Even if Clinton is more secure than she appeared in the race for the Democratic nomination, the events of recent months may still haunt her
In almost all presidential elections, moments arise when candidates of both parties say or do something that comes to define them for the worse.
In 2012, a video of Mitt Romney disparaging 47 per cent of American voters crystallised perceptions of him as an out-of-touch plutocrat. In 1976, a toe-curling interview with Playboy forever destroyed Jimmy Carter’s image as an honourable outsider. And as far back as 1932, a campaign pop at the Supreme Court by Franklin Roosevelt signalled an epic battle with the judicial branch that would almost wreck his presidency.
For Hillary Clinton, the misstep that threatens to compromise her presidential bid was not made during the course of this campaign but well in advance of it. Revelations that the former secretary of state used a private email to conduct government business via a server run from her home have been a gift to Clinton’s enemies, corroborating views of her as secretive and willing to bend the law.
Clinton’s response to the scandal has meanwhile reawakened doubts about her ability to manage difficult situations and prevented her from reacting to a challenge from the left in the form of Vermont senator Bernie Sanders.
On Tuesday Mrs Clinton had the opportunity to get on the front foot when she and her rivals for the Democratic nomination held their first TV debate of the cycle. The tone of the bout was unusually substantive, something that allowed Clinton to play to her policy experience. However, it was what she did with it that counted.
Instead of casting herself above the fray, Clinton outflanked Sanders with detail, undercutting his rhetorical bombast on issues like inequality. In another departure from her 2008 campaign she also willingly embraced a liberal cause – gun control – to give Sanders discomfort on one of the few issues where he sits closer to the political centre.
The key moment in the debate came when Sanders declined to attack Clinton on the question of her emails, a pass for which the former secretary of state was grateful. The Vermont senator’s claim the country was ‘sick’ of the scandal gave his rival some much-needed breathing space, but may also have been a smart bit of politics.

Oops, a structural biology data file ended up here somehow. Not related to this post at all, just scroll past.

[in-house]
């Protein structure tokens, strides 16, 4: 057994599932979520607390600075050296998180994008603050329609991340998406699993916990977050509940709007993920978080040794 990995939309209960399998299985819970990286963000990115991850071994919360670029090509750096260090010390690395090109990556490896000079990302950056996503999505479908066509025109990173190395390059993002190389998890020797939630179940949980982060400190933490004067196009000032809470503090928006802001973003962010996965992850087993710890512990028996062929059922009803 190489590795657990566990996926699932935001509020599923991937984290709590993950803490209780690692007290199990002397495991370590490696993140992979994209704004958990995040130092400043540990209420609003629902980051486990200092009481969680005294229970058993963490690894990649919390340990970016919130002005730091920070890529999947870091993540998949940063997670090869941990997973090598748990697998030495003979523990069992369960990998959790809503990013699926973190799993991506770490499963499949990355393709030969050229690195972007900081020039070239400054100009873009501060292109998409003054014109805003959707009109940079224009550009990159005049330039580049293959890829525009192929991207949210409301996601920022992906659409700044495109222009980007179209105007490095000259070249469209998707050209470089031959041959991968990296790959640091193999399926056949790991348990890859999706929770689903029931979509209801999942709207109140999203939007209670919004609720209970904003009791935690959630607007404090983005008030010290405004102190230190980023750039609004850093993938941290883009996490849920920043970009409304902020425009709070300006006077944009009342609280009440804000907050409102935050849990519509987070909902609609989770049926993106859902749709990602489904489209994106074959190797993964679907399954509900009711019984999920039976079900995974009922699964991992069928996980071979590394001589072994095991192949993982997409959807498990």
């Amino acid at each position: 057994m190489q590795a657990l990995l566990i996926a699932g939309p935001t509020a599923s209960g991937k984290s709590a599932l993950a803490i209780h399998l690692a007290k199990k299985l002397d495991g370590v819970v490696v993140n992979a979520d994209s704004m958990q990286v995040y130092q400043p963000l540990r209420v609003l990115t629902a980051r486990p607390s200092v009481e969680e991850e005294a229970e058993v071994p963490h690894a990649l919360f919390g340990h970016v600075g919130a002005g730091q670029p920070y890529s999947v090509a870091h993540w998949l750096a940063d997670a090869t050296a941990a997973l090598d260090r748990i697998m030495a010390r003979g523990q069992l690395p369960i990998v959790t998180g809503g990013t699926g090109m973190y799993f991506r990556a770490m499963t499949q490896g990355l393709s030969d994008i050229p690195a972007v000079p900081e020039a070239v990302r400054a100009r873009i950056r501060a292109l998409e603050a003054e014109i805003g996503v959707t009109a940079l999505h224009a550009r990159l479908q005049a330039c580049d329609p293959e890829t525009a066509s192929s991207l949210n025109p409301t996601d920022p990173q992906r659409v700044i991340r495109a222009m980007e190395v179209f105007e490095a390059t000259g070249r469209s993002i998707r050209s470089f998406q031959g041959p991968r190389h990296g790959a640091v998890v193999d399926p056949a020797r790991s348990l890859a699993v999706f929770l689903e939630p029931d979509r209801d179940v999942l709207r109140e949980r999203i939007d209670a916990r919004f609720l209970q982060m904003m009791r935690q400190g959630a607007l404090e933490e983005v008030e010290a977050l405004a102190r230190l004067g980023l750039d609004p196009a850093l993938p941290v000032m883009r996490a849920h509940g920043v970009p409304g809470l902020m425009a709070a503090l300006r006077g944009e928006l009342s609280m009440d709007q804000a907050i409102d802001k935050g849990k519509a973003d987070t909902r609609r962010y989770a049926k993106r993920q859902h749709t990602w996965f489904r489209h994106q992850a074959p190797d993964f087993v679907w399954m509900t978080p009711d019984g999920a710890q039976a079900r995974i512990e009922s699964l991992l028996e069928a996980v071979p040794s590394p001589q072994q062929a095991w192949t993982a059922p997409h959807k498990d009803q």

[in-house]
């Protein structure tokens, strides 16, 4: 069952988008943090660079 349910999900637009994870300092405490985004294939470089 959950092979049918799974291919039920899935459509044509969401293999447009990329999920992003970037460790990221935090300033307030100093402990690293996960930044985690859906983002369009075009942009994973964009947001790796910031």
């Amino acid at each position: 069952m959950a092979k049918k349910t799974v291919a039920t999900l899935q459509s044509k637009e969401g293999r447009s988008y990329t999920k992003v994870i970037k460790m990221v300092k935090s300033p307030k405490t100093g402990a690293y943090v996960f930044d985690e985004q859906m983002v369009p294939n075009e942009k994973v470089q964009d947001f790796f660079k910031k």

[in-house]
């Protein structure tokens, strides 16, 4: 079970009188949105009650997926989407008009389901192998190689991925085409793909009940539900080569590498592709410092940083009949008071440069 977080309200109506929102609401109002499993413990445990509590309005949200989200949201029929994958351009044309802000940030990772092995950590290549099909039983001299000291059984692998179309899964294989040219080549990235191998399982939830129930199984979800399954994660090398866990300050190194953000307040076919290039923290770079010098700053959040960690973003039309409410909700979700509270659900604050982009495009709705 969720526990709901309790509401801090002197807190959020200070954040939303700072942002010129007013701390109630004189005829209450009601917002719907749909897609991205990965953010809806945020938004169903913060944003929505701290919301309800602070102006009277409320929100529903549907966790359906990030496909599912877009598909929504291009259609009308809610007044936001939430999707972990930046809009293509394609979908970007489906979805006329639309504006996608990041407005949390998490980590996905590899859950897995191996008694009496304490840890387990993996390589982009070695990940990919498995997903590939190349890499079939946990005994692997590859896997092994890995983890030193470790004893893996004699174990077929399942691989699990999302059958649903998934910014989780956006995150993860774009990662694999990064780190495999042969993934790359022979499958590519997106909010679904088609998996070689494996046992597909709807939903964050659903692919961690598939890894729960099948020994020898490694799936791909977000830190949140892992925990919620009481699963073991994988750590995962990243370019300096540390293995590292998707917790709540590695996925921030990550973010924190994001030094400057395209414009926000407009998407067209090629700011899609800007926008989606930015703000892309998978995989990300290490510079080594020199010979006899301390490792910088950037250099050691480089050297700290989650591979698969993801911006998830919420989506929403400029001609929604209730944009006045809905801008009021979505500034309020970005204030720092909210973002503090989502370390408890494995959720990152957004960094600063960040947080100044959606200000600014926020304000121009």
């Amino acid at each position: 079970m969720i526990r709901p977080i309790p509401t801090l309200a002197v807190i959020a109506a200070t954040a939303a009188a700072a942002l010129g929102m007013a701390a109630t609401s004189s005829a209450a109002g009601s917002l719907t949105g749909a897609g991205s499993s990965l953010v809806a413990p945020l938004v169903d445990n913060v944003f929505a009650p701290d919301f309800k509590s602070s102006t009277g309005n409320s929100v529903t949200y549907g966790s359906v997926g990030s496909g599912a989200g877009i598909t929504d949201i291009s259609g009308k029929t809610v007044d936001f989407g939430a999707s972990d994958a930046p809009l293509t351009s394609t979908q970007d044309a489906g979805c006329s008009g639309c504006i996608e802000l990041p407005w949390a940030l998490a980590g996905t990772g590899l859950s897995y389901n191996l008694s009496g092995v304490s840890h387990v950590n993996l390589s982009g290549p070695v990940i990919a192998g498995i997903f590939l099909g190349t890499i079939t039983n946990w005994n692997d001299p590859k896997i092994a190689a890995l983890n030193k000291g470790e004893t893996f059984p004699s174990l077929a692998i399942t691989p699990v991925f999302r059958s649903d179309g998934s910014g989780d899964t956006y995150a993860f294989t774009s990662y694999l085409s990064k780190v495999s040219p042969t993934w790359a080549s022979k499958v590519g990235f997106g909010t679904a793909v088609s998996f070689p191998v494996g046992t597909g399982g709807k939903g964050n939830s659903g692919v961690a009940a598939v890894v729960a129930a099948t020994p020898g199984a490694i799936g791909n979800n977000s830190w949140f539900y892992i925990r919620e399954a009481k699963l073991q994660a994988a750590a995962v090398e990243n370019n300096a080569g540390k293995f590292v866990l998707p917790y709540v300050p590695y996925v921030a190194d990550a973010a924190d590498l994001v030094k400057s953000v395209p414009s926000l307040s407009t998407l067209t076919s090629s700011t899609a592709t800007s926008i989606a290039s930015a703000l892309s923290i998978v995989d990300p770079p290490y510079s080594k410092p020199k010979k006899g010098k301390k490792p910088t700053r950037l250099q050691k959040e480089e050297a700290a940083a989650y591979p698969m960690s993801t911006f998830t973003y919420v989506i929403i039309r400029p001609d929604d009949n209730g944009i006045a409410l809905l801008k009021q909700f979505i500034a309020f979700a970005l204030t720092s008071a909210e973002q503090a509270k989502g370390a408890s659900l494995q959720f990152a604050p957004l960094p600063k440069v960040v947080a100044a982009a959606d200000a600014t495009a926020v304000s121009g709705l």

Polls show many Democratic voters are in fact supportive of Clinton’s conduct, so Sanders may have viewed it wiser to appear above petty politics than to offend the voters he needs to win the nomination.
In the aftermath of the debate, some observers wondered whether talk of Clinton’s political vulnerability had been overdone. The frontrunner still has high favourability ratings among Democrats, and remains the firm choice of minority voters that are now an important constituency of her party.
Clinton has also been wooing liberal voters sceptical of her in subtle ways for some months, engaging in a battle of her own with the Supreme Court on voting rights and breaking with President Obama on arctic drilling and now the Trans-Pacific trade deal.
But if Clinton is more secure than she appeared in the race for the Democratic nomination, the events of recent months may still yet haunt her. The polls showing Democrats behind her on the email controversy also show ambivalence among Independent voters and full-throated hostility from Republicans. This and the crash in Clinton’s general approval ratings make her a much weaker contender in a general election.
They also recast her as a divisive figure that congressional Republicans veering ever further right would feel little pressure to co-operate with should she capture the White House. The long chain Mrs Clinton made for herself in a past life will take some time to throw off.
Larry Smith writes on US politics. He is a former parliamentary aide now working for a consultancy
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